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Dave McCall, architect and co-founder of OMI Architects

“For many architects, Cor-Ten holds the same innate attraction as exposed concrete," says McCall. "It has a lot to do with the flexibility and sculptural possibilities of both materials and the absence of any need to apply finishes or protective coatings (making them ‘pure’ in design terms). Walls and roofs can all be formed in a single (apparently) material without any fussy detailing. Cor-Ten arrives on site pre-weathered and immediately has a patina that other materials do not.” 

McCall pauses, and wryly adds: “There is of course a point where ‘patina' simply becomes ‘staining’. Cor-ten is clearly in vogue in architectural circles but I doubt whether the public will ever embrace its use just as they never did with exposed concrete.”

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Steel yourself for tough accommodation

Nick Moss, co-founder of SixTwo Architects, and current President of Manchester Society of Architects makes similar points.

“Architects have always had a soft spot for self-weathering steel,” he says. “Maybe because it was first used by engineers and sculptors Cor-Ten gives a confident, quality finish. Perhaps an overused concept, especially in post-industrial cities, it moves in and out of fashion. Often depending on supplier costs. It’s ironic that it can be a relatively expensive material, when the aesthetic is rust.”

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Nick Moss, founder of SixTwo Architects and President of Manchester Society of Architects

Moss considers its use on buildings.

“For me, Cor-Ten works best on smaller projects, contrasted with another material, expressing the beauty and immediate rawness of the finish. I think Hallé St Peters successfully pulls this off. As for towers of the stuff? Why not?”

He agrees completely with Dave McCall on one point however.

“I imagine the brutal application of an entire elevation is not to everyone’s taste, but better that than some of the paper thin cladding we see used elsewhere. Just watch out for the staining.”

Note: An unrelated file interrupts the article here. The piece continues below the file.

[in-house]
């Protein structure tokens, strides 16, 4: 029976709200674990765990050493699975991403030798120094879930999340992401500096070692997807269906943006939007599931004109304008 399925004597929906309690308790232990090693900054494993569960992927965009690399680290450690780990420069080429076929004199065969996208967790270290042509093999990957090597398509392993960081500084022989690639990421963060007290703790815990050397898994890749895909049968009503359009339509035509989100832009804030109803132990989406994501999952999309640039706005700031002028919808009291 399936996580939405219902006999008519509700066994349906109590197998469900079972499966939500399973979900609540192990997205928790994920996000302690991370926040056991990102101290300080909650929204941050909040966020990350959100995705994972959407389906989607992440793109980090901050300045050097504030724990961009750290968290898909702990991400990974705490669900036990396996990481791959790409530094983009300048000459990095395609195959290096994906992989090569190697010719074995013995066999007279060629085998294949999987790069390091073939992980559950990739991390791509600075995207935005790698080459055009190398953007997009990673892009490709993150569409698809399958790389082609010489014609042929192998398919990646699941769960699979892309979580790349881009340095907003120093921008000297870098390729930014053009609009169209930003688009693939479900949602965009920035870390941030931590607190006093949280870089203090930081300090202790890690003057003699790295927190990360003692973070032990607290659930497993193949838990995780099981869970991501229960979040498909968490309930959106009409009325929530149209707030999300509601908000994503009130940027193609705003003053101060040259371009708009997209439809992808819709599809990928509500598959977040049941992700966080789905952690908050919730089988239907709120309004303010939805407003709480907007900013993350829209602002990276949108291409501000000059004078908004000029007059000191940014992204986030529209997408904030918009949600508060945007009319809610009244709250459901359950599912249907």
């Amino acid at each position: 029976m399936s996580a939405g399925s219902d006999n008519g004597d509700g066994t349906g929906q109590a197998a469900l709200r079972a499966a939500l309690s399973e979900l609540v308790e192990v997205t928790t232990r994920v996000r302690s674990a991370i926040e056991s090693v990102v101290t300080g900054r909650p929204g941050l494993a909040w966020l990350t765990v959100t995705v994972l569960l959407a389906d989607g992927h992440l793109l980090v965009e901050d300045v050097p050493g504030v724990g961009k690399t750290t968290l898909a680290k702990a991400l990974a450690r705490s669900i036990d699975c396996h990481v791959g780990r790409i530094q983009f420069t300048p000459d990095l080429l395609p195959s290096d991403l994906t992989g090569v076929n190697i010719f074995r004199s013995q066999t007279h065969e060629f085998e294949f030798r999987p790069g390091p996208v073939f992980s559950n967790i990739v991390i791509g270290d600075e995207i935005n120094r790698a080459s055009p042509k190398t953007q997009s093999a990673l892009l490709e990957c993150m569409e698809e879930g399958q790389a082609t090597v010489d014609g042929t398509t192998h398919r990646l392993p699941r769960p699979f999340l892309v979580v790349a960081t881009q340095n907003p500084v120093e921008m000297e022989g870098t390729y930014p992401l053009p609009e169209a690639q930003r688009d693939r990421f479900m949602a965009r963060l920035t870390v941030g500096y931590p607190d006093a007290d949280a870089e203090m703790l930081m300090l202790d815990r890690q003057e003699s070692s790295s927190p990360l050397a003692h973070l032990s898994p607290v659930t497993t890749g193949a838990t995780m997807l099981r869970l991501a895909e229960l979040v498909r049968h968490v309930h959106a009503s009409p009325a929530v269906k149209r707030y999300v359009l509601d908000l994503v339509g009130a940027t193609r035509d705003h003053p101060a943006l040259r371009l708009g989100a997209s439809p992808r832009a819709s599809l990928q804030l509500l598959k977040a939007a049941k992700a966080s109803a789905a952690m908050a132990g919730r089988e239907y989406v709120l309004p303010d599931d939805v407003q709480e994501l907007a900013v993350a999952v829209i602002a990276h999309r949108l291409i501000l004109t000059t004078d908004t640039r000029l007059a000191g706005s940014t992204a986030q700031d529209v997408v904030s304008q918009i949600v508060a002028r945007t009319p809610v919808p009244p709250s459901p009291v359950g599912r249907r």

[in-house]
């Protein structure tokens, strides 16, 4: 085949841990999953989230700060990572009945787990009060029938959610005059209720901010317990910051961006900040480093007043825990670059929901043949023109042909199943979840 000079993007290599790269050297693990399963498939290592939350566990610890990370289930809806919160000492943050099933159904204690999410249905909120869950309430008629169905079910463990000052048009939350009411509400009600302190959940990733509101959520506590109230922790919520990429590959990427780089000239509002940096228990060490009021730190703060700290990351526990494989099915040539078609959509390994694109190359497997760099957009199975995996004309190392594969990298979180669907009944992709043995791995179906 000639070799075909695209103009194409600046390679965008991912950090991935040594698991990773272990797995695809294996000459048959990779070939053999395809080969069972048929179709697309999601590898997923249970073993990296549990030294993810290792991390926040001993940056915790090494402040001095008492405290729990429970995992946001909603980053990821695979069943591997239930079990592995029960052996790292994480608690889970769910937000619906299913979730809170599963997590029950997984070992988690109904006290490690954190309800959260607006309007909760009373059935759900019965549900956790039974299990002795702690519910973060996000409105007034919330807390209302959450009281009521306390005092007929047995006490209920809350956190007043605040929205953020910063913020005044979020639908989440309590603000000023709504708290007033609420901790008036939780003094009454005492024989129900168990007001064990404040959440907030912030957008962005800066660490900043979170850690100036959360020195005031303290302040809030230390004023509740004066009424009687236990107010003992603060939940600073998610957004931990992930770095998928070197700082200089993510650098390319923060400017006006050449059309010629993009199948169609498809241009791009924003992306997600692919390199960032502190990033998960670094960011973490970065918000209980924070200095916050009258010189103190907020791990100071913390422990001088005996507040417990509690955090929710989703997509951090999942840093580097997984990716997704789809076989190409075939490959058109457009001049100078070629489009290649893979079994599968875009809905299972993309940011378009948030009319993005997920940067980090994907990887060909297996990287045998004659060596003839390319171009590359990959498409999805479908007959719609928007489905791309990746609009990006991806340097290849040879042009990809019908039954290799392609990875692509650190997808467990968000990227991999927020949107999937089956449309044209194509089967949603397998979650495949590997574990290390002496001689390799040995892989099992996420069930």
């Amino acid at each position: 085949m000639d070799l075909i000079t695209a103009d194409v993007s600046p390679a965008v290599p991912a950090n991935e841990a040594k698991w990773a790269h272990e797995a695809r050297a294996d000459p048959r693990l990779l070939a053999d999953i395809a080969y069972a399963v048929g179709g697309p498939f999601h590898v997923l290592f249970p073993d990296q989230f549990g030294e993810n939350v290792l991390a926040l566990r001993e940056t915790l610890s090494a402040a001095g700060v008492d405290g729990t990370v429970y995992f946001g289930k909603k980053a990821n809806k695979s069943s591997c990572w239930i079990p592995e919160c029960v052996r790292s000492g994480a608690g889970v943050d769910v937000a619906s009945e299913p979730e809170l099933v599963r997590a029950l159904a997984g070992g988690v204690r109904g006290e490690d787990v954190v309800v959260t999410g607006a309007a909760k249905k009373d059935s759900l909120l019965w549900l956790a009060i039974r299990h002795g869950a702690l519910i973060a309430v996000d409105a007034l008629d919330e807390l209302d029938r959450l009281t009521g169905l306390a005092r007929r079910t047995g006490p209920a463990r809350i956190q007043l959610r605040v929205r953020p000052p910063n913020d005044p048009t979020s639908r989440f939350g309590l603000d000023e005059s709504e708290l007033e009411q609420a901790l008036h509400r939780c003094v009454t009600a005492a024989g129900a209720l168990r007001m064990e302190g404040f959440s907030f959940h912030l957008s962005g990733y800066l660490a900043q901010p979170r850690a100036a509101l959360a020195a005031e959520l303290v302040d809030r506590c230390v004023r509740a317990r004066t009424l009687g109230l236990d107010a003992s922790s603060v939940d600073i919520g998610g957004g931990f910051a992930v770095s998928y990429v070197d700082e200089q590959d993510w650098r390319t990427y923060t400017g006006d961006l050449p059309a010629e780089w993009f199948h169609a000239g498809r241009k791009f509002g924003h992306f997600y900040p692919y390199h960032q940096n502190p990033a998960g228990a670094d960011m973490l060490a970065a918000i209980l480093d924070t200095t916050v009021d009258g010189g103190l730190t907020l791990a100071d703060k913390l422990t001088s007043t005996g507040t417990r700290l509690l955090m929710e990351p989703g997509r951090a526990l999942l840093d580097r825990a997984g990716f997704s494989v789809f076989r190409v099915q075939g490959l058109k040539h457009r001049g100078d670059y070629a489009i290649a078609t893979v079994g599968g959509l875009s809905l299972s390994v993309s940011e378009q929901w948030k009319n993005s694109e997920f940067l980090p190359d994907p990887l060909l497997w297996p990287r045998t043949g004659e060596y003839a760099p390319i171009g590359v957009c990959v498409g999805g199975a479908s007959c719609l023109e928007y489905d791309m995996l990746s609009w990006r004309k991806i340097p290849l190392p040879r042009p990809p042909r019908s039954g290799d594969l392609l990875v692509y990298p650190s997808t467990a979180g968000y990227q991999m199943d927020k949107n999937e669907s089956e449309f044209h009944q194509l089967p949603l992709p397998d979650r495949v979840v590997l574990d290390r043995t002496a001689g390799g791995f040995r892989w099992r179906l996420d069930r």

Or the patina. 

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In the gloaming there's a certain impressive menace

Moss’ point about Cor-Ten being over-used in post-industrial settings is apposite. Let’s take an example within the city 

IDP with Oxid House (aka Rust House, I suppose) on Great Ancoats Street write that the building is intended to ‘of course, reference Manchester’s industrial heritage’. Going on about industry is sophistry because there were low shop units on the site before and why not ‘reference’ Manchester’s old Italianate warehouses or Ship Canal-era banks or Gothic civic buildings rather than industry. Manchester has always been much more than industry.

Referencing industry in this city sometimes seems like an excuse to build blandly and cheaply. Oxid House isn't either of these, indeed, I like the building especially the verve with which it hits the ground with that large steel forked column. 

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Oxid House on Great Ancoats Street rears above the smaller buildings to the north but hits the ground with impressive verve

Moss’ other point about Cor-Ten being usually better on smaller buildings is borne out in Manchester. 

First, there was The People’s History Museum by Austin Smith: Lord from 2010 and more recently the superb Hallé St Peter’s in Cutting Room Square where the Stephenson Studios extension to the 1859 church matches and merges the russet tones of brick and Cor-Ten with the buildings of Ancoats’ naturally ruddy shade. Hallé St Peters is a a triumph of Cor-Ten, clever, softened by the glass beneath and never too big to overwhelm the older building behind. 

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An excellent use of colour at Halle St Peters

Back to River Street Tower. 

This is undoubtedly a striking and powerful structure. It’s not all Cor-Ten on the outside, there are dark blue glass panels facing the courtyard and the Mancunian Way. Stained steel was clearly deemed a little too much for the residents in those central areas but why was the building softened to the Mancunian Way? SimpsonHaugh & Partners didn’t respond so we have to make our own minds up.